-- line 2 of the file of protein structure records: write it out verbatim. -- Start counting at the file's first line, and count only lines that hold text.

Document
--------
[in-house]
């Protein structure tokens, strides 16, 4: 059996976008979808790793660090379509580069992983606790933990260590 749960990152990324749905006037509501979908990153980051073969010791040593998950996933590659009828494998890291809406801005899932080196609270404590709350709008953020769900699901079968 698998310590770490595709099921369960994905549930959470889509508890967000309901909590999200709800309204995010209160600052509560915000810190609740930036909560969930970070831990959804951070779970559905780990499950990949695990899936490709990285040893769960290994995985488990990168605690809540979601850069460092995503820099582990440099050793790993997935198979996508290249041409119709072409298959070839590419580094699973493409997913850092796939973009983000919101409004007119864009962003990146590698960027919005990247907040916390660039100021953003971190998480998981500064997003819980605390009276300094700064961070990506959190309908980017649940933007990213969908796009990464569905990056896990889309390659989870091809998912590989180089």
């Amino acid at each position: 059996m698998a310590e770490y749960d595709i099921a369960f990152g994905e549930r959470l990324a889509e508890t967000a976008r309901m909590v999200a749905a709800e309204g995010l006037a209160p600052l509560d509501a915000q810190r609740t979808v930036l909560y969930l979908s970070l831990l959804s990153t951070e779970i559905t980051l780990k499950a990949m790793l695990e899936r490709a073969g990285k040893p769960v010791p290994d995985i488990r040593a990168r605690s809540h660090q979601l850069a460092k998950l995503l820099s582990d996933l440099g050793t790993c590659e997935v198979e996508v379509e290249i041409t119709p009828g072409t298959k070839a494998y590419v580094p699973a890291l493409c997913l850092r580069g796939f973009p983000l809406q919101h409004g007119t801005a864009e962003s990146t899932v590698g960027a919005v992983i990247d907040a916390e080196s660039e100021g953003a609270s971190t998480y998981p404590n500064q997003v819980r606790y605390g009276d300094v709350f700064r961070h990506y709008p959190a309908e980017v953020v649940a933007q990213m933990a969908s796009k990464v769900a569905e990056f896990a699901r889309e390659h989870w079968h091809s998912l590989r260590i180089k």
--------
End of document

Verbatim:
């Protein structure tokens, strides 16, 4: 059996976008979808790793660090379509580069992983606790933990260590 749960990152990324749905006037509501979908990153980051073969010791040593998950996933590659009828494998890291809406801005899932080196609270404590709350709008953020769900699901079968 698998310590770490595709099921369960994905549930959470889509508890967000309901909590999200709800309204995010209160600052509560915000810190609740930036909560969930970070831990959804951070779970559905780990499950990949695990899936490709990285040893769960290994995985488990990168605690809540979601850069460092995503820099582990440099050793790993997935198979996508290249041409119709072409298959070839590419580094699973493409997913850092796939973009983000919101409004007119864009962003990146590698960027919005990247907040916390660039100021953003971190998480998981500064997003819980605390009276300094700064961070990506959190309908980017649940933007990213969908796009990464569905990056896990889309390659989870091809998912590989180089």